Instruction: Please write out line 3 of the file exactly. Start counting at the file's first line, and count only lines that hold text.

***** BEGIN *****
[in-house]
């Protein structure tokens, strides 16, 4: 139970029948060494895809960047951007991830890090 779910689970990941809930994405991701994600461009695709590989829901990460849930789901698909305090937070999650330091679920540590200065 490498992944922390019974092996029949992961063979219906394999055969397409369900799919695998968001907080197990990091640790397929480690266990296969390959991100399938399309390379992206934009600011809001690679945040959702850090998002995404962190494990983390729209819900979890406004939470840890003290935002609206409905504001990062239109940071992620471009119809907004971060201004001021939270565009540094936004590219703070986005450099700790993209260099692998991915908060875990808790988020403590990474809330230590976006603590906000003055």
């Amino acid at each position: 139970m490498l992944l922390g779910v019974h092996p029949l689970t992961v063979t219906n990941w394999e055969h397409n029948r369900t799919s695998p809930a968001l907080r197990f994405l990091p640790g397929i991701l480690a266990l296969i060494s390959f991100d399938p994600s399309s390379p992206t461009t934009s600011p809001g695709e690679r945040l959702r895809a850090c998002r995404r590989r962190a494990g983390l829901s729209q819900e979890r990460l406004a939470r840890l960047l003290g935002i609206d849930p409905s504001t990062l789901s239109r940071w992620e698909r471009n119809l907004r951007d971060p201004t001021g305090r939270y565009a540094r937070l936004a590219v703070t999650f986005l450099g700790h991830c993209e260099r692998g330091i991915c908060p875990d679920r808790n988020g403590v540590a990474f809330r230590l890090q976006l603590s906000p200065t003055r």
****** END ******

């Amino acid at each position: 139970m490498l992944l922390g779910v019974h092996p029949l689970t992961v063979t219906n990941w394999e055969h397409n029948r369900t799919s695998p809930a968001l907080r197990f994405l990091p640790g397929i991701l480690a266990l296969i060494s390959f991100d399938p994600s399309s390379p992206t461009t934009s600011p809001g695709e690679r945040l959702r895809a850090c998002r995404r590989r962190a494990g983390l829901s729209q819900e979890r990460l406004a939470r840890l960047l003290g935002i609206d849930p409905s504001t990062l789901s239109r940071w992620e698909r471009n119809l907004r951007d971060p201004t001021g305090r939270y565009a540094r937070l936004a590219v703070t999650f986005l450099g700790h991830c993209e260099r692998g330091i991915c908060p875990d679920r808790n988020g403590v540590a990474f809330r230590l890090q976006l603590s906000p200065t003055r």